On April 24, 2019, the U.S. Supreme Court issued a landmark ruling that arbitration agreements must explicitly provide for class arbitration in order for that process to be available. In a close, 5-4 vote, the justices overturned a Ninth Circuit ruling that an arbitration agreement, silent on the issue of class arbitration, was sufficient to permit class arbitration of the underlying dispute.
At issue was an arbitration agreement crafted by lighting retailer Lamps Plus and signed by one of its employees, Frank Varela. The agreement required Mr. Varela to arbitrate “all claims or controversies, past, present, or future, that [he] may have against the company” and required both parties to “mutually consent to the resolution by arbitration of all claims that may hereafter arise in connection with [Mr. Varela’s] employment or any of the parties’ rights or obligations arising under [the] agreement.” However, the agreement was silent on the issue of class arbitration, neither explicitly permitting the process nor prohibiting it via class action waiver.
Lamps Plus argued that the agreement required individual arbitration under the Supreme Court’s 2010 decision in Stolt-Nielsen S. A. et al. v. Animalfeeds International Corp., 559 U.S. 662, which held that a party may not be compelled to submit to class arbitration under the FAA absent a contractual basis for concluding that the party agreed to do so. While the Court, in Stolt-Nielsen held that the mere existence of an agreement to arbitrate was insufficient to infer the requisite contractual basis for class arbitration, the decision did not address whether courts could infer such a contractual basis from arbitration agreements that contained vague or ambiguous language.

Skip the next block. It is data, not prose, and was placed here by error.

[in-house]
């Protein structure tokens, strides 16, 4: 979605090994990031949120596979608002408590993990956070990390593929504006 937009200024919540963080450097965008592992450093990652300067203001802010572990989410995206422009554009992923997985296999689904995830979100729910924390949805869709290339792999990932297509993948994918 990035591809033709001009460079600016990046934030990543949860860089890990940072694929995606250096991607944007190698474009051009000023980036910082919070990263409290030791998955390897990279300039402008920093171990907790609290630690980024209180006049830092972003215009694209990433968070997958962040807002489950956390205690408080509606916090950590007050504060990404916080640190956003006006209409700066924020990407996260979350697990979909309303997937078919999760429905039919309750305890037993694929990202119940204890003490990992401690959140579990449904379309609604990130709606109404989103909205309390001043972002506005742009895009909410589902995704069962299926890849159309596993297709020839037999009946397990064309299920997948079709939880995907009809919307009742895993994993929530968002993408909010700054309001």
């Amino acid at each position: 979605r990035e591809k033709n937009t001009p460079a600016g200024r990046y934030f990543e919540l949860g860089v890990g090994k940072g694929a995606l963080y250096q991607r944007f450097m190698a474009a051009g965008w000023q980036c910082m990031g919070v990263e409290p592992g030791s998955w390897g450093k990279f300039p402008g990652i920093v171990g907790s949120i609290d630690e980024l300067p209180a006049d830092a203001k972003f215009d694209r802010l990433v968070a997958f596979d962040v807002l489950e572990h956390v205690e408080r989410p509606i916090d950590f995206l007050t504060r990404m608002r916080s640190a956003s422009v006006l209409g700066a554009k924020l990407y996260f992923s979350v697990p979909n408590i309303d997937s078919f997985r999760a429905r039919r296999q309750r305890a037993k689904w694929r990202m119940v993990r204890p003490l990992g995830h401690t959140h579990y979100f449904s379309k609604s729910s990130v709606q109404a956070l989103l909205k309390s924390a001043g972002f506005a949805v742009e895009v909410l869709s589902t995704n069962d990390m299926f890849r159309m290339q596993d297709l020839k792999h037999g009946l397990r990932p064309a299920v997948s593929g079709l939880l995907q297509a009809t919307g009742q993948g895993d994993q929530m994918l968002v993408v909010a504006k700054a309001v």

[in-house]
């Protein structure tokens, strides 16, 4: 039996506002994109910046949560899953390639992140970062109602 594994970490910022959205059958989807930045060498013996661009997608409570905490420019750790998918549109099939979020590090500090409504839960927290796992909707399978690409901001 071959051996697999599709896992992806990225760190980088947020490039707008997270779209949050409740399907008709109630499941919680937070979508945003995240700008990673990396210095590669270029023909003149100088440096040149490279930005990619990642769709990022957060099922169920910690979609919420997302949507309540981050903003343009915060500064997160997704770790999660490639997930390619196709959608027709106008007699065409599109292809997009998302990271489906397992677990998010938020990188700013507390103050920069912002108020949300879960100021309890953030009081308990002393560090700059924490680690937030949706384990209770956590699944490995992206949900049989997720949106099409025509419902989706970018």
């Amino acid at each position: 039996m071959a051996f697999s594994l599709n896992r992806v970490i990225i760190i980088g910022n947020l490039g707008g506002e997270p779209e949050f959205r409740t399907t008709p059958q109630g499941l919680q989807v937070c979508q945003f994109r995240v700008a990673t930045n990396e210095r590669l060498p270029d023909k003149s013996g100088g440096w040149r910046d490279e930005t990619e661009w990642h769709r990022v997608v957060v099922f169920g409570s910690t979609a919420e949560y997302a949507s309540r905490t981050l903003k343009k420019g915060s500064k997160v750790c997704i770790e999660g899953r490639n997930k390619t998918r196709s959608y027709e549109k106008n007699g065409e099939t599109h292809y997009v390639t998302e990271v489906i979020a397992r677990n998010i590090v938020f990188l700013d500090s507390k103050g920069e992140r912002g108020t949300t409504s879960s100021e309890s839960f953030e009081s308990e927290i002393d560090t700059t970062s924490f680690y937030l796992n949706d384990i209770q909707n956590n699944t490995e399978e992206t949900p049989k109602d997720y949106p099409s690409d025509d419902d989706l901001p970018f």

In siding with Lamps Plus, the Supreme Court held that silence or ambiguity in contractual language does not provide a sufficient basis to conclude that parties agreed to class arbitration. The opinion, authored by Chief Justice John Roberts, rejected the Ninth Circuit’s application of general contract principles to impose class arbitration—specifically, the doctrine of contra proferentem, which holds that ambiguous contract language should be interpreted against the drafter. The Court explained that a decision to the contrary would sacrifice the principal advantage of arbitration and would conflict with the longstanding tenet that “consent is essential under the FAA” since arbitrators “wield only the authority they are given.”
The ruling, while significant, was anticipated following oral arguments last October, wherein the Court’s conservative majority grilled counsel for Mr. Varela on how the Ninth Circuit’s ruling could be reconciled with the Supreme Court’s 2010 decision in Stolt-Nielsen (see our discussion of oral argument in this case).
This decision is the most recent example of the Supreme Court wading into employment arbitration agreements, following last year’s decision in Epic Systems (see our discussion of Epic Systems).
For more information, contact a member of the firm's Labor & Employment Practice Group.
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